Decentralising agric mustn’t affect productivity adversely

Decentralising agric mustn’t affect productivity adversely

For some years now, the country has been promoting decentralisation with the ultimate aim to enhance performance and contribute to sustainable development. 


The concept of decentralisation empowers local authorities to determine what suits them and what is best for the rapid development of their localities.

It was in this vein that the Ministry of Food and Agriculture (MoFA) was decentralised in 1997 with the mandate to transfer decision-making powers and resources from the central government to local authorities and communities.

In that regard, the regional coordination councils and district assemblies are responsible for the complete functioning of the departments of Agriculture (staffing, office accommodation and operations).

The decentralisation concept is no doubt good because it enables the local authority to take decisions that benefit the locality, which ordinarily might not be beneficial to the larger population.

So, the expectations of the decentralisation of agriculture were that it would lead to faster and prompt resolution of staff or human and logistical challenges that adversely affected extension and agricultural service delivery compared to the previous situation where direct supervision and logistics were supplied and facilitated by the Ministry of Food and Agriculture in Accra.

The wisdom of decentralisation is, therefore, to ensure that no one is left behind in the development process, as it caters for the specific needs and requirements of each area and enhances local participation and community involvement in the decision-making processes.

The understanding is that this would result in increased agricultural productivity and diversification and promote inclusive growth and development.

Particularly for agric, the focus should be what the locality has comparative advantage over and not the situation where instructions are issued from a centralised power directing all localities to follow a specific pattern.

For instance, whereas attention on shea nut as a tree crop would be a pressing need in the Upper West Region, the Central Region would want to develop tree crops like cocoa and coconut.

Unfortunately, a study in 2018 by the International Food for Policy Research Institute (IFPRI) found that although district directors of agriculture (DDAs) were responsible for functions, including on-farm techniques, extension services and soil and water conservation, they struggled to fulfil their mandate due to insufficient resources.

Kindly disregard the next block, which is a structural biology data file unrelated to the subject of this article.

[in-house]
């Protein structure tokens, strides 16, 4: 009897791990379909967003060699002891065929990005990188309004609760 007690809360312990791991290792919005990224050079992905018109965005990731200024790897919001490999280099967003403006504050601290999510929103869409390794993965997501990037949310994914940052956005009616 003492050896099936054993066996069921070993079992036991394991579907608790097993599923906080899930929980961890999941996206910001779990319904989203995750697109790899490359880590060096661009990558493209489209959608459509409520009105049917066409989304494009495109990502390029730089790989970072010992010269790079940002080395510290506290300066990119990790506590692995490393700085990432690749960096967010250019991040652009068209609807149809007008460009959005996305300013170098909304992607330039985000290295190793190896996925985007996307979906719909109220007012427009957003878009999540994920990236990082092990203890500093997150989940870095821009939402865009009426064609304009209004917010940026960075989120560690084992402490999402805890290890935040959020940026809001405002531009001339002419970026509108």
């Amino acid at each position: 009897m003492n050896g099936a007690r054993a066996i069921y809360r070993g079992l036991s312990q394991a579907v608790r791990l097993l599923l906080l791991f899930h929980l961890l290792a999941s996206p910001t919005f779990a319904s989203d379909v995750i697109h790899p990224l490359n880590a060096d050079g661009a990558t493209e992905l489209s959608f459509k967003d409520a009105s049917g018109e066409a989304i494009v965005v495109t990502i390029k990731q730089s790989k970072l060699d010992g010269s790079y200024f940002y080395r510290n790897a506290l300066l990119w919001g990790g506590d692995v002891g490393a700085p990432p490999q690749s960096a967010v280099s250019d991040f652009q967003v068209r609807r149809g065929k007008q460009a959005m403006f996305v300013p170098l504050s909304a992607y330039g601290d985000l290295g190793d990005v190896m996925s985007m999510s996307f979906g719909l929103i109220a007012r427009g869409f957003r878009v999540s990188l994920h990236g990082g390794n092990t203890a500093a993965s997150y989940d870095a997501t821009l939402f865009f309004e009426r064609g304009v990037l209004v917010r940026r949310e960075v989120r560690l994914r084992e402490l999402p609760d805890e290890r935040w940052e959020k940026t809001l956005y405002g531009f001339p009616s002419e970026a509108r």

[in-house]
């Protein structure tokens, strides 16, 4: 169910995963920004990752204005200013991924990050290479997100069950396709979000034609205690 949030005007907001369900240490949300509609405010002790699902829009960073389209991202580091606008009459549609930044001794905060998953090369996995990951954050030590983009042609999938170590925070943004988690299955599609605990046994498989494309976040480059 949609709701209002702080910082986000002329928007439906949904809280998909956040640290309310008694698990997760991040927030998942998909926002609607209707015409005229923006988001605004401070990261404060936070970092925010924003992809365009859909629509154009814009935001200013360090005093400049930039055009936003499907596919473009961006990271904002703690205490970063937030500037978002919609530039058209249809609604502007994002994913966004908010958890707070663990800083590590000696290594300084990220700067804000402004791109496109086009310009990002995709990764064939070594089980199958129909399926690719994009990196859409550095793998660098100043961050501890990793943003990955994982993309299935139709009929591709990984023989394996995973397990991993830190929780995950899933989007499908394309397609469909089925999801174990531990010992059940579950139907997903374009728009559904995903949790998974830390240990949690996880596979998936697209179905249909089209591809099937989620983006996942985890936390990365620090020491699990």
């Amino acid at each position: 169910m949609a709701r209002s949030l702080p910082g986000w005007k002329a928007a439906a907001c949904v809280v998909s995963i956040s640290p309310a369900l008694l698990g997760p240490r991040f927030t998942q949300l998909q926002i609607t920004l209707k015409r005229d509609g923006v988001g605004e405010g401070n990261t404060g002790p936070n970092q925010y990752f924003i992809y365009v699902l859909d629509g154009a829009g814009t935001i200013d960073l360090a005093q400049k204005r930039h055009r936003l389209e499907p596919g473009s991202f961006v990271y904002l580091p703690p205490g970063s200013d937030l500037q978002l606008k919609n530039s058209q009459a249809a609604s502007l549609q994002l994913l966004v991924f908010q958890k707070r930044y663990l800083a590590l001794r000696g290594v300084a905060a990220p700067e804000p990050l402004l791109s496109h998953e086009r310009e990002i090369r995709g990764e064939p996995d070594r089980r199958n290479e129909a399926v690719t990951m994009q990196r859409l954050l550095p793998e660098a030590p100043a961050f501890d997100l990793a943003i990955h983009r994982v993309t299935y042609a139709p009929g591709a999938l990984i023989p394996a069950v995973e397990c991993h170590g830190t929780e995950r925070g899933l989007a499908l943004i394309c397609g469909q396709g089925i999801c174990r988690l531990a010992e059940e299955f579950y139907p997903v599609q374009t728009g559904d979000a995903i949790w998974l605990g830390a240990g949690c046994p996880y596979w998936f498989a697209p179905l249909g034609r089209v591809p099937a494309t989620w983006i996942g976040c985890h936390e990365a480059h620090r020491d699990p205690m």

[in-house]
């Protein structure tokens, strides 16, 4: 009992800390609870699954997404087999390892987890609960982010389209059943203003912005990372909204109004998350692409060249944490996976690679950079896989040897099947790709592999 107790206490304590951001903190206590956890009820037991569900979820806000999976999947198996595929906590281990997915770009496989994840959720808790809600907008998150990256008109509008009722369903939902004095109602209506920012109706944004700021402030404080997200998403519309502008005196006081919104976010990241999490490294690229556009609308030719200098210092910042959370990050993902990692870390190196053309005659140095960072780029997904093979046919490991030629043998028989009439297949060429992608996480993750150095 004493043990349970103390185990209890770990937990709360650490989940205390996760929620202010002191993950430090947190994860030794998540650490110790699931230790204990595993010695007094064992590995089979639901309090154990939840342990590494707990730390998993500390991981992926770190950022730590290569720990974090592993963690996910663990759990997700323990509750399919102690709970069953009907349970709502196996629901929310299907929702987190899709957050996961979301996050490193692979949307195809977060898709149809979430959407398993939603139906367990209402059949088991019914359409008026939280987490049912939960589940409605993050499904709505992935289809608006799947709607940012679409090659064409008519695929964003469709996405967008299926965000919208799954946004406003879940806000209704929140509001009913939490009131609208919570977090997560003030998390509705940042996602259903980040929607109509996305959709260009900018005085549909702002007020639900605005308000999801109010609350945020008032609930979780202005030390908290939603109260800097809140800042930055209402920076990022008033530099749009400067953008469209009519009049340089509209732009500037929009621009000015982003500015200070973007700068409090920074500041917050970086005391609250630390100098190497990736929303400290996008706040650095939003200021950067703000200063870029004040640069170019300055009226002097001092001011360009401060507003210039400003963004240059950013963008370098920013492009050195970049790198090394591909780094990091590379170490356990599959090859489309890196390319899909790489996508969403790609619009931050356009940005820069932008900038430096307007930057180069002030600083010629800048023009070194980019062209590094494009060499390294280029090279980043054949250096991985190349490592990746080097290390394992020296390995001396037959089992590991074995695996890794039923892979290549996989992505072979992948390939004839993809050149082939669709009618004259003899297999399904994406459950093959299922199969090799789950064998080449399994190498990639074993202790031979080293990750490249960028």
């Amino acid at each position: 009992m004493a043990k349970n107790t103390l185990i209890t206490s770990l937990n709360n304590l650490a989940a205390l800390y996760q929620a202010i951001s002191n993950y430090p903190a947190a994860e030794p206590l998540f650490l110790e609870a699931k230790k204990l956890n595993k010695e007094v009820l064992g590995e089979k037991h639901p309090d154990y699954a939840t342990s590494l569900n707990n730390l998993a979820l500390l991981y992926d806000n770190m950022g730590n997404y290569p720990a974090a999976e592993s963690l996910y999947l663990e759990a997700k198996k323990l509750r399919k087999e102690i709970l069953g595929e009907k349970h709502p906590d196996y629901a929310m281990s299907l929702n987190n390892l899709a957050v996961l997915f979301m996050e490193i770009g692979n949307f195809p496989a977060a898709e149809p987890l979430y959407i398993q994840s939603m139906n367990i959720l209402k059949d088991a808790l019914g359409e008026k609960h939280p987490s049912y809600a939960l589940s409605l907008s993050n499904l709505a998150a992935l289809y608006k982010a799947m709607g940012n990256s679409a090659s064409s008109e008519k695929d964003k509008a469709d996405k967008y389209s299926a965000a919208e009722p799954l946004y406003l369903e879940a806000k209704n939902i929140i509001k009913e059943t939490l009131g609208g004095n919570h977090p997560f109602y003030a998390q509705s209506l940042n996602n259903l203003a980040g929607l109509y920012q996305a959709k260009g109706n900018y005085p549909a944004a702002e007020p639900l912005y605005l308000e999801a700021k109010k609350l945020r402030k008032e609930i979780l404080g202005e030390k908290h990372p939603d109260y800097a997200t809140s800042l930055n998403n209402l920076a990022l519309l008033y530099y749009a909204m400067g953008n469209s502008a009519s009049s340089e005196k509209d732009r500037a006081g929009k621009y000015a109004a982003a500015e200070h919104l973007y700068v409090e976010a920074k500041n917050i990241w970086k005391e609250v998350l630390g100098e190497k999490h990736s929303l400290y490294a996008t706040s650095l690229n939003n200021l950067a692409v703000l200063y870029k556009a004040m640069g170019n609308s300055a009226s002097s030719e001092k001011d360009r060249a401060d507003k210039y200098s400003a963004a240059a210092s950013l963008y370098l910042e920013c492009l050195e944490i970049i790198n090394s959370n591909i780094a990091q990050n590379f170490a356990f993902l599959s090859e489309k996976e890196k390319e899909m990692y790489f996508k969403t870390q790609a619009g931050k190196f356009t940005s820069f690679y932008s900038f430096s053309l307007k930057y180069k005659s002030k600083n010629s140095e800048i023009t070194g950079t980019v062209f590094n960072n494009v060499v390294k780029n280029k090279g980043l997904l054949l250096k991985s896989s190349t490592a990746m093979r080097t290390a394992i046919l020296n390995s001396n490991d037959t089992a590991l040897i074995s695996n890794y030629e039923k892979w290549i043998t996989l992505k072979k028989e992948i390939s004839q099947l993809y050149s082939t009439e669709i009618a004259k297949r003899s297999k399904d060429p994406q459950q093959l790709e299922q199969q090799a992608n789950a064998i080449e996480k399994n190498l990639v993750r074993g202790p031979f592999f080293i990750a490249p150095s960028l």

The findings, therefore, have exposed some shortcomings with the decentralisation in agriculture, including poor access to residential and office accommodation, staffing capacity issues, reporting difficulties, coordination problems and financing challenges.

The report shows that regional and district directors of agriculture face challenges in fulfilling their responsibilities due to the lack of resources and staff, while budgeting processes seem to have negatively influenced agriculture, leading to declined funding for the decentralised departments of agriculture.

The Daily Graphic believes that if these findings are anything to go by, then there is a crucial need to ensure that the country really is committed to ensuring that decentralisation is effective and works.

For effective decentralisation, it is the norm to restrict the Ministry of Food and Agriculture to policy formulation, planning and the performance of regulatory, monitoring and evaluation functions of governmental activities in agriculture. 

But if this is working adversely against food security and sufficiency, there is every reason to look at where these challenges are created in the decentralisation process, work on them and allow the wheels of government to run effectively.

According to the Ministry of Food and Agriculture, the current administrative structure of the departments of agriculture makes it extremely difficult to undertake any meaningful infrastructure to support agriculture development at the regional and district levels.

This is troubling, knowing that strong agricultural infrastructure plays a crucial role in the growth and development of agriculture.

It is a well-known fact that a well-developed infrastructure not only boosts productivity and efficiency, but also helps ensure food security, reduce post-harvest losses and improves the overall quality of life for farmers and rural communities.  

The Daily Graphic fully supports decentralisation as it ensures that the local level gets exactly what it needs, but we are not enthused about its implementation under the MoFA.


Though a section of society is calling for the reversal of the district and regional departments of agriculture to the Ministry of Food and Agriculture, the paper thinks the processes of decentralisation within the agriculture sector must be streamlined in order to achieve the intentions of the decentralisation agenda.

Our hope is that the agriculture decentralisation will be thoroughly assessed and the loose ends tightened to avoid the situation where its implementation would work against the achievement of its goals.

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